Federal health officials have updated a spate of spring and summer illness outbreaks, announcing an apparent end to salmonella infections caused by tainted mangoes and live poultry and new cases in an ongoing outbreak of listeria tied to contaminated ricotta salata cheese.
- A total of 127 people in 15 states were sickened by strains of salmonella Braenderup in mangoes produced by Agricola Daniella, a mango supplier with multiple plantations and a single packing house in Sinaloa, Mexico. People became sick between July 3 and Sept. 1. Thirty-three of those people were hospitalized, according to the Centers for Disease Control and Infection. The mango producer was placed on import alert by the Food and Drug Administration, which means the fruit will not be admitted into the U.S. unless the producer proves it is free of salmonella through independent laboratory tests.
- Meanwhile, in August, health officials detected an outbreak of salmonella Worthington that sickened 16 people in three states who had eaten mangoes. However, that strain of salmonella was not isolated from the fruit, so the count was not included in the overall cases. One patient in the salmonella Braenderup outbreak was also infected with salmonella Worthington, which suggests a link between the two outbreaks, the CDC said.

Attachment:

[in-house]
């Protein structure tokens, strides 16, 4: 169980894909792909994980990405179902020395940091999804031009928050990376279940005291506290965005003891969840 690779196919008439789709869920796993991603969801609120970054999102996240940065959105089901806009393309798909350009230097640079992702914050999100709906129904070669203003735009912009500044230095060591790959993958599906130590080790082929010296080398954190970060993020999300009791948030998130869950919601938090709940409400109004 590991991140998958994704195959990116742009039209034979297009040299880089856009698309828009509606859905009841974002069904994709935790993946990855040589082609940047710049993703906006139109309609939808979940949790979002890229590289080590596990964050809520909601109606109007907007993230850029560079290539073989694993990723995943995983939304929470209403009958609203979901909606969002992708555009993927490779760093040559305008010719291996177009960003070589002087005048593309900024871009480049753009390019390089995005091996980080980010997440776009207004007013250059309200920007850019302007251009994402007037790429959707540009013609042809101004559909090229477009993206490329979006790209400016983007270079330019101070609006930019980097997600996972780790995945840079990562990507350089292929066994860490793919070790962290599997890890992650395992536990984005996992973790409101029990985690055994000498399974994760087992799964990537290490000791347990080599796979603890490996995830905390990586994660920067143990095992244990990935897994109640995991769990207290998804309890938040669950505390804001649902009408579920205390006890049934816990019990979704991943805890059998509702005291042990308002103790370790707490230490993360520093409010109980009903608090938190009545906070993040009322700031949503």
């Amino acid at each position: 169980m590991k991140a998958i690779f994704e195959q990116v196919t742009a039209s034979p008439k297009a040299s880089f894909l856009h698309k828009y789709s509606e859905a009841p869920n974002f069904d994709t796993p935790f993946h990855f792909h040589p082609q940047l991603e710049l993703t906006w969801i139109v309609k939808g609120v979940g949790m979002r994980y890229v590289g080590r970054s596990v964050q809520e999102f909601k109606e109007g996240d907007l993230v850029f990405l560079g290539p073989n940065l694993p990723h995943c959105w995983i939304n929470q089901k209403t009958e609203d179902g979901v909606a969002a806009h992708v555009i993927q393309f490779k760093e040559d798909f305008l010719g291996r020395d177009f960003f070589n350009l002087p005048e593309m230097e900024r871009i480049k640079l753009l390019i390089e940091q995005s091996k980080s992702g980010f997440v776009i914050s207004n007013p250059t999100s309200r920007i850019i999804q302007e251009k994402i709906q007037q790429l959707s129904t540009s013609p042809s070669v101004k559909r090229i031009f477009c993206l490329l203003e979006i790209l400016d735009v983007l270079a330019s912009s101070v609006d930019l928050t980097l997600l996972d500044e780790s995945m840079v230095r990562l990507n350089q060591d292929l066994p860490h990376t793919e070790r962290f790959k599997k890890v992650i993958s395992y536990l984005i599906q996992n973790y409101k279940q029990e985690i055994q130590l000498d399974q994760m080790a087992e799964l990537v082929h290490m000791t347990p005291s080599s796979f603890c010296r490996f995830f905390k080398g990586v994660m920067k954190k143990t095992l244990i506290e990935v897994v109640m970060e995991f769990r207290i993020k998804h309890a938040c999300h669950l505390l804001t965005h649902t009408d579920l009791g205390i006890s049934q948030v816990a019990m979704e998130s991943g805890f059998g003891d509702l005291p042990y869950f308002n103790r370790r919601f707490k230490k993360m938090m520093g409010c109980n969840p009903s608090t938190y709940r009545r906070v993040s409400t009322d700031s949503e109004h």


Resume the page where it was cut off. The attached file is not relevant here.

- A total of 46 people were infected with a strain of salmonella Hadar in 11 states after contact with live poultry. Thirteen people were hospitalized and 30 percent of the victims were children younger than 10. Illnesses ranged from March 6 through Aug. 12.
- Another 93 people were infected with a strain of salmonella Montevideo in 23 states and Puerto Rico after handling backyard poultry such as ducks, chicks and other baby poultry from Estes Hatchery in Springfield, Mo. Illnesses occurred between Feb. 28 and Sept. 15. Twenty-one people were hospitalized and 38 percent of victims were children younger than 10. One death of a person infected with the outbreak strain was reported in Missouri, but the infection was not considered a contributing factor in the person’s demise.
- As of Oct. 11, at least 20 people in 12 states and the District of Columbia have been infected with an outbreak strain of listeria tied to tainted ricotta salata cheese. That outbreak is ongoing. Nineteen victims have been hospitalized and four have died. One miscarriage has been reported. The cheese contributed to at least two of the deaths, CDC officials said. The outbreak was blamed on contaminated Frescolina Marte brand ricotta salata cheese distributed by Forever Cheese Inc., which has recalled all lots and production codes of the cheese. The product may also have been referred to as Ricotta Frescolina Marte Tipo Toscanella or Ricotta Salata Soft.
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